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529 for Private School: Savings for Your Child’s K-12 Education

Did you know that the cost of college is rising at a rate more than twice the rate of inflation? You have probably considered ways of saving to help your children get their degree without the burden of student loans. A 529 plan is the most common way parents save for college. 

However, did you know that a 529 plan can also be used for private primary and secondary education expenses? A 529 for private school might be the tool you need to optimize your personal finances.

Continue reading to learn more about the basics of a 529 Plan. We also cover how to use a 529 account to save for private school expenses, building your tax savings as you go.

image of girl attending school with 529 for private school

What is a 529 Plan?

A 529 plan is a tax-advantaged savings plan. The most common education savings plan is the 529 account. The government allows you to use savings in a 529 account for qualified higher education expenses or tuition for elementary or secondary public, private, or religious schools.

If you are curious as to where the name “529 Plan” comes from, it’s from Section 529 of the Internal Revenue Code. Creative bunch, huh? While 529 plans are made possible at the Federal level, it is essential to know that 529 education savings plans are state-sponsored. The tax benefits and rules are heavily dependent upon your state of residence.

The Benefits of 529 Plans

  • Similar to a Roth IRA for Kids, you fund a 529 plan for private school with after-tax dollars 
  • You can withdraw all contributions and earnings tax-free if used for qualified education expenses. There will be no capital gains taxes on your investment earnings, which is a great incentive to save
  • You may be eligible for additional tax incentives for your contributions depending upon your state of residence

The Drawbacks of 529 Plans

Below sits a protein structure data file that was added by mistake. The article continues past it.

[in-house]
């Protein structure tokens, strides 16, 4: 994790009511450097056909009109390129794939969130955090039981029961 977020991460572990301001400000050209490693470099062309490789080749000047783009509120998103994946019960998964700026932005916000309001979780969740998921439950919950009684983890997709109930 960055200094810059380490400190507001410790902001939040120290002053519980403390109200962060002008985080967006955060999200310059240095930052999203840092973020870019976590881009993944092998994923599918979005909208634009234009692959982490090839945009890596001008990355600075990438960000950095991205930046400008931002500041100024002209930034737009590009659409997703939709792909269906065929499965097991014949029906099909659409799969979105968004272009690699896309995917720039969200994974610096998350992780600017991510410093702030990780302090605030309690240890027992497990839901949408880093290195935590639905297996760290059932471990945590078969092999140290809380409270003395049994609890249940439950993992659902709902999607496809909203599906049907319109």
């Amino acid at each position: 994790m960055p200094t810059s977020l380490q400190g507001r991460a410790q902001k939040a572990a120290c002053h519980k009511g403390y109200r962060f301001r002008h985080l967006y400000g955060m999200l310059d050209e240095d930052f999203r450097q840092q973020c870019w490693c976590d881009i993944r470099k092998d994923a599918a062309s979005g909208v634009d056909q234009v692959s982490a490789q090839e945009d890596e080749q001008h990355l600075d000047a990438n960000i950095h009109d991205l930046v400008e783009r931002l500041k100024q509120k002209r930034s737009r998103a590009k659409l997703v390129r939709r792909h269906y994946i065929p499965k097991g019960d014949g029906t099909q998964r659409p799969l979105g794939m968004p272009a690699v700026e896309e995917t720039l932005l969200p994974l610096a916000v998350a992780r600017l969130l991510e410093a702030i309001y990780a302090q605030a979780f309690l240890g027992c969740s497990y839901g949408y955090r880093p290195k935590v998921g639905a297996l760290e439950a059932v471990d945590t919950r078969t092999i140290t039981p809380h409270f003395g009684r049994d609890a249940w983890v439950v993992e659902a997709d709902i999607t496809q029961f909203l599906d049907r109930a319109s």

• If you make withdrawals for non-qualifying expenses you will have to pay taxes and a 10% penalty on the earnings portion. This disincentivizes using your savings in 529 accounts for anything other than your child’s education
  • Also, for non-qualifying withdrawals, you may have to pay state taxes if a deduction or credit was claimed for the contributions

Making Your Plan

image for make it happen 529 for private school

As with most things in life, you will want to have a plan if considering a 529 plan for private school. Your plan will depend on the age of your children or possibly grandchildren, your educational goals and priorities, your ability to save, and the state you live in.

In it for the Long Haul?

A 529 for private school is most advantageous for those who start early and have many years until they anticipate needing the savings. Compound interest just doesn’t amount to much over a short time frame.

If your academic vision for your child includes private school, a 529 for private high school would certainly be something to consider. If you open the account early, the funds you contribute could compound for ten years before your little one is ready for high school.

You need to consider if you want to prioritize using a 529 for private school or if you want to reserve it for college expenses, giving even more time for your money to compound. Either way, if your state allows, you can take advantage of quick payback thanks to the immediate tax benefits.

Looking for a Quick Payback?

The immediate state benefits range from “well that’s hardly an incentive” to “holy cow that’s awesome” and everywhere in between. Some states offer a tax credit whereas most offer a tax deduction. Other states offer no incentive for contributing to 529 accounts. Finally, some states have no income tax at all, and thus a credit or deduction is meaningless.

Your state will dictate if there is an immediate benefit. If not, you are playing the compound interest game with the rest of us. If this is you, consider all savings options (IRAs, 401k, etc.) before locking your earnings into an account that requires expenses to be related to education.